The Electronic Banking Internet Communication Standard (EBICS) is a German transmission protocol developed by the German Banking Industry Committee for sending payment information between banks over the internet. It grew out of the earlier BCS-FTAM protocol that was developed in 1995, with the aim of being able to use internet connections and TCP/IP. It is mandated for use by German banks and has also been adopted by France and Switzerland.EBICS supports Single Euro Payments Area SEPA as the standard can be used as the secure communication channel to initiate SEPA Direct Debits and SEPA Credit Transfers using the internet. SEPA concentrates on standardisation of clearing protocols in the inter-bank networks. The SEPA-Clearing guidelines do not supplant any national clearing transmission protocols. Theoretically the national banking transmission standards could be prolonged for decades.

File Transfer Protocol

The File Transfer Protocol (FTP) is a standard network protocol used for the transfer of computer files between a client and server on a computer network.

FTP is built on a client-server model architecture using separate control and data connections between the client and the server. FTP users may authenticate themselves with a clear-text sign-in protocol, normally in the form of a username and password, but can connect anonymously if the server is configured to allow it. For secure transmission that protects the username and password, and encrypts the content, FTP is often secured with SSL/TLS (FTPS) or replaced with SSH File Transfer Protocol (SFTP).

The first FTP client applications were command-line programs developed before operating systems had graphical user interfaces, and are still shipped with most Windows, Unix, and Linux operating systems. Many FTP clients and automation utilities have since been developed for desktops, servers, mobile devices, and hardware, and FTP has been incorporated into productivity applications, such as HTML editors.

ISO Development Environment

The ISODE software (pronounced eye-soo-dee-eee), more formally the ISO Development Environment, was an implementation of the OSI upper layer protocols, from transport layer to application layer, which was used in the Internet research community to experiment with implementation and deployment of OSI during the late 1980s and early 1990s.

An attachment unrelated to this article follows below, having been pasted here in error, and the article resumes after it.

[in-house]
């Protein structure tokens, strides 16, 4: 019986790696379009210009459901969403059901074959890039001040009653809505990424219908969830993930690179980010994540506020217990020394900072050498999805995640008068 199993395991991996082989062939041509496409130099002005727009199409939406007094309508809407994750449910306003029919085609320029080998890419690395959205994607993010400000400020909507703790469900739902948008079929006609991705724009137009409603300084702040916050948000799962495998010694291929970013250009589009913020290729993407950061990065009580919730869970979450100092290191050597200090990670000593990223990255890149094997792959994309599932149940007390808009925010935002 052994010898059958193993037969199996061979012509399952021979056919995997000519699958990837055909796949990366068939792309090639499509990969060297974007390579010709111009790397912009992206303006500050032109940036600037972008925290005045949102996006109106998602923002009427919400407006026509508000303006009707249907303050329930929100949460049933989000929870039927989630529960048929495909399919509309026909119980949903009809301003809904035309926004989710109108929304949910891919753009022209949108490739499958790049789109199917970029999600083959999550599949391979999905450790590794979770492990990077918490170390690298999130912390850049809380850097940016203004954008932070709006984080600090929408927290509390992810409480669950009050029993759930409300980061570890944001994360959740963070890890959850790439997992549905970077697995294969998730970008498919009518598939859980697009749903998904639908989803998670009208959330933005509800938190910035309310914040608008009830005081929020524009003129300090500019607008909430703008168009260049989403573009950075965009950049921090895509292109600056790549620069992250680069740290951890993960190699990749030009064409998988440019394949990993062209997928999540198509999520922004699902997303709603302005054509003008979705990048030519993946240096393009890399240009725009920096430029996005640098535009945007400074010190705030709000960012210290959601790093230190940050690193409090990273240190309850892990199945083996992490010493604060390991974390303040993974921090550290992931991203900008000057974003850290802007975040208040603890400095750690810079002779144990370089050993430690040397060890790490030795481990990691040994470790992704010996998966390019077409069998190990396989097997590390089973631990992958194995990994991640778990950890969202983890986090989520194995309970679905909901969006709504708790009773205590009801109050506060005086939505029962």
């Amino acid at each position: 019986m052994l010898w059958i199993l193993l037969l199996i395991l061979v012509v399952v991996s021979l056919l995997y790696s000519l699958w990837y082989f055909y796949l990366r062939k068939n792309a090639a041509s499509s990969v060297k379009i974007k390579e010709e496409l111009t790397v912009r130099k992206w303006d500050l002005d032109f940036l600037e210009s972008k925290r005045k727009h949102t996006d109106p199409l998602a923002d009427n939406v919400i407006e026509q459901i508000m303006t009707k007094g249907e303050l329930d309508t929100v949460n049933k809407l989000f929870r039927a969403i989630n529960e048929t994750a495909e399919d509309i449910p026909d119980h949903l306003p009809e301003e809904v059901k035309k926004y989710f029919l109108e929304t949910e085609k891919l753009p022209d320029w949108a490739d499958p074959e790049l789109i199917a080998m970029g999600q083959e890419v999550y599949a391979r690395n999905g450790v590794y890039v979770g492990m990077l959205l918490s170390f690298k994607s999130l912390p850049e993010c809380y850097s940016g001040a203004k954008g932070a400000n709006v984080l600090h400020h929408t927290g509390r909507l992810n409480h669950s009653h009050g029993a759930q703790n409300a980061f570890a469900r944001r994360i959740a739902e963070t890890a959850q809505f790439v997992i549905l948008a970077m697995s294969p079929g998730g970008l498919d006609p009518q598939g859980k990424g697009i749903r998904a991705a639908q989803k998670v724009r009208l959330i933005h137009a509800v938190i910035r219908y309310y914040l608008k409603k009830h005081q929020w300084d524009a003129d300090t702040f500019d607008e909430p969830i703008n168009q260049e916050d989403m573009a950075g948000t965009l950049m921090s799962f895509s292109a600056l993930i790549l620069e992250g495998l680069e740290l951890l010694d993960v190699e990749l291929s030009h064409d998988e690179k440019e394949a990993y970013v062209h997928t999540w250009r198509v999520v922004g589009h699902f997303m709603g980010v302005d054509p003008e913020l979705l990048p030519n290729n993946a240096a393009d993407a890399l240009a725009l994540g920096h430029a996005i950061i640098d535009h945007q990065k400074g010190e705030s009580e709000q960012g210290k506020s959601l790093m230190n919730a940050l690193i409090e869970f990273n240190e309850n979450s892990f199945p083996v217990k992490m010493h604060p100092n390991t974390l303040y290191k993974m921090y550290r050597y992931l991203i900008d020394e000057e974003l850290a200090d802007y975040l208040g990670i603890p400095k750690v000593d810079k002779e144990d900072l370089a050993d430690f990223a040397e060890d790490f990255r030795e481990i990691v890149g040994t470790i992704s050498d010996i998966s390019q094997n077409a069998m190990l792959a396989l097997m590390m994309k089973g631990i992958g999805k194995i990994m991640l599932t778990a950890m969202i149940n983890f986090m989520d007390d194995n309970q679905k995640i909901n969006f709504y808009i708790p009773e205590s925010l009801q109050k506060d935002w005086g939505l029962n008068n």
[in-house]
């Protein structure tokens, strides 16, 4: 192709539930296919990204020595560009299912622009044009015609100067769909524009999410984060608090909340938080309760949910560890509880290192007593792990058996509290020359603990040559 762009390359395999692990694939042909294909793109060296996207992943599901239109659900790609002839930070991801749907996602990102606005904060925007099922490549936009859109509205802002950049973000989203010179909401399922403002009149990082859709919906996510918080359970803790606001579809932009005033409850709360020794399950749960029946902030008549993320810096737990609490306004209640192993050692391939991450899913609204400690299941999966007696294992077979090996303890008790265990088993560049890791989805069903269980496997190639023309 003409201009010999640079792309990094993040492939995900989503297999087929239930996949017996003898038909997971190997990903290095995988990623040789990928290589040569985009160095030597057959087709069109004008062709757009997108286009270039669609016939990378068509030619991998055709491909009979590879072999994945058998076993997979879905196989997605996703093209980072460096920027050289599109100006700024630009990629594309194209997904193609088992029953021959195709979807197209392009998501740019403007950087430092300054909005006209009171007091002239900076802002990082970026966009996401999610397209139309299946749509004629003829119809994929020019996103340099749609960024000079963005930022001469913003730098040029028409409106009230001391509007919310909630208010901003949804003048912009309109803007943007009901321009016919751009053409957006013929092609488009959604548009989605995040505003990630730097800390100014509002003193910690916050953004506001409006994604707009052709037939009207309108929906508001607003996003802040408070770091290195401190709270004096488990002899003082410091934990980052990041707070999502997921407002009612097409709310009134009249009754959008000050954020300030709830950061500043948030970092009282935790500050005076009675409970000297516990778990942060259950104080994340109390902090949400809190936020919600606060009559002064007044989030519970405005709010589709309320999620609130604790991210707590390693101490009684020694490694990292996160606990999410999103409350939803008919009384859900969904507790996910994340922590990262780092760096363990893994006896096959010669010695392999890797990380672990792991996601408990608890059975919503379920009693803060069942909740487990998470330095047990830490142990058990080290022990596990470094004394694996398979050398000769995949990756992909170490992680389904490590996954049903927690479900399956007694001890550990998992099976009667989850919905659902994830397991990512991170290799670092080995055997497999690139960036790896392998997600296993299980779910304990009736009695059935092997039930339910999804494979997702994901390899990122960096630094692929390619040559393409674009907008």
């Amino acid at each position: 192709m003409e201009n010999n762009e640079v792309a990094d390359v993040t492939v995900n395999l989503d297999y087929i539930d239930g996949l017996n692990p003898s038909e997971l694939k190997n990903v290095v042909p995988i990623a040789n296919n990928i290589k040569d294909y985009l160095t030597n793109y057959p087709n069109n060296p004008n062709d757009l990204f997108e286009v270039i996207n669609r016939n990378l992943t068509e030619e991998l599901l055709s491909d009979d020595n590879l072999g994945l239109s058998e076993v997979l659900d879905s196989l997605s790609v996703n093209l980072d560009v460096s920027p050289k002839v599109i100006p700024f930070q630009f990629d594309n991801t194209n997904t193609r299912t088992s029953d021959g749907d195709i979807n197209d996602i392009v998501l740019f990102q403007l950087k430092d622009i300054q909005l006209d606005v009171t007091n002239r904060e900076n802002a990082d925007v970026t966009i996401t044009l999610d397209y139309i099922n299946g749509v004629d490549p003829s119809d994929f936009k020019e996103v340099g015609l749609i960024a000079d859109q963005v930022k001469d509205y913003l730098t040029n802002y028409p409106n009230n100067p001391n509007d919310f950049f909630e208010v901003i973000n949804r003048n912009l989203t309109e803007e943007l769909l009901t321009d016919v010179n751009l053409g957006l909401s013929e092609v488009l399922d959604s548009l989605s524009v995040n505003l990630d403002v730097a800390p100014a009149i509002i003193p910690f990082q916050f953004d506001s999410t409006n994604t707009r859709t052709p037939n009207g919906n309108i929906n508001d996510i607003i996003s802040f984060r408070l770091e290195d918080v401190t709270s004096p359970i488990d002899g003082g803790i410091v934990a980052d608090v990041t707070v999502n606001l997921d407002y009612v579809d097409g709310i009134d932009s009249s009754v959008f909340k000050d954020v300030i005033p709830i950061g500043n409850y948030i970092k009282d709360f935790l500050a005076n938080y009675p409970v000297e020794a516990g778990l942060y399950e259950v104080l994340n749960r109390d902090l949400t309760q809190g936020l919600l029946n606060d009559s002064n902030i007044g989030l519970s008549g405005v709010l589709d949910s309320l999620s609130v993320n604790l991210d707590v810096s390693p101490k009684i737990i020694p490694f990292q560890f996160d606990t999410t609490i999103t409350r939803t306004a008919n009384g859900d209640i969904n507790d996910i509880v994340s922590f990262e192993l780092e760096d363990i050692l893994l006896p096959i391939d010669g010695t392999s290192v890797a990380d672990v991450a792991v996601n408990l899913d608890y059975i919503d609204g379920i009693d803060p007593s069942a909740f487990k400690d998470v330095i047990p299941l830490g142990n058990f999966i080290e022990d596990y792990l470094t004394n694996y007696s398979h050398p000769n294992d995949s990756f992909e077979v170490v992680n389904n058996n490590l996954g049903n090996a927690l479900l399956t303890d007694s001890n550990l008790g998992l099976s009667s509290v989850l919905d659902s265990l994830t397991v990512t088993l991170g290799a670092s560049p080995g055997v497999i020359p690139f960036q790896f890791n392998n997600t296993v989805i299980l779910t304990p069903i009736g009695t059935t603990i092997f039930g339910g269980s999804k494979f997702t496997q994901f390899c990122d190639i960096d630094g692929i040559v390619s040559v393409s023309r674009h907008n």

The ISODE software was initially a public domain / open source implementation, led by Marshall Rose. Following version 6.0, Marshall handed the lead over to Colin Robbins and Julian Onions, who coordinated the 7.0 and 8.0 releases. Version 8.0 was the final public domain release, made on June 19, 1992. The Open Source version is still available, even if only for historic interest. The software was ported to a wide set of Unix and Linux variants.

OSI model

The Open Systems Interconnection model (OSI model) is a conceptual model that characterizes and standardizes the communication functions of a telecommunication or computing system without regard to its underlying internal structure and technology. Its goal is the interoperability of diverse communication systems with standard protocols. The model partitions a communication system into abstraction layers. The original version of the model defined seven layers.

A layer serves the layer above it and is served by the layer below it. For example, a layer that provides error-free communications across a network provides the path needed by applications above it, while it calls the next lower layer to send and receive packets that comprise the contents of that path. Two instances at the same layer are visualized as connected by a horizontal connection in that layer.

The model is a product of the Open Systems Interconnection project at the International Organization for Standardization (ISO).

OSI protocols

The Open Systems Interconnection protocols are a family of information exchange standards developed jointly by the ISO and the ITU-T. The standardization process began in 1977.

While the seven-layer OSI model is often used as a reference for teaching and documentation, the protocols originally conceived for the model did not gain popularity, and only X.400, X.500, and IS-IS have achieved lasting impact. The goal of an open-standard protocol suite instead has been met by the Internet protocol suite, maintained by the Internet Engineering Task Force (IETF).

Outline of the United Nations

The following outline is provided as an overview of and topical guide to the United Nations:

United Nations – international organization whose stated aims are facilitating cooperation in international law, international security, economic development, social progress, human rights, and achievement of world peace. The UN was founded in 1945 after World War II to replace the League of Nations, to stop wars between countries, and to provide a platform for dialogue. It contains multiple subsidiary organizations to carry out its missions.

Presentation layer

In the seven-layer OSI model of computer networking, the presentation layer is layer 6 and serves as the data translator for the network. It is sometimes called the syntax layer.

ISO standards by standard number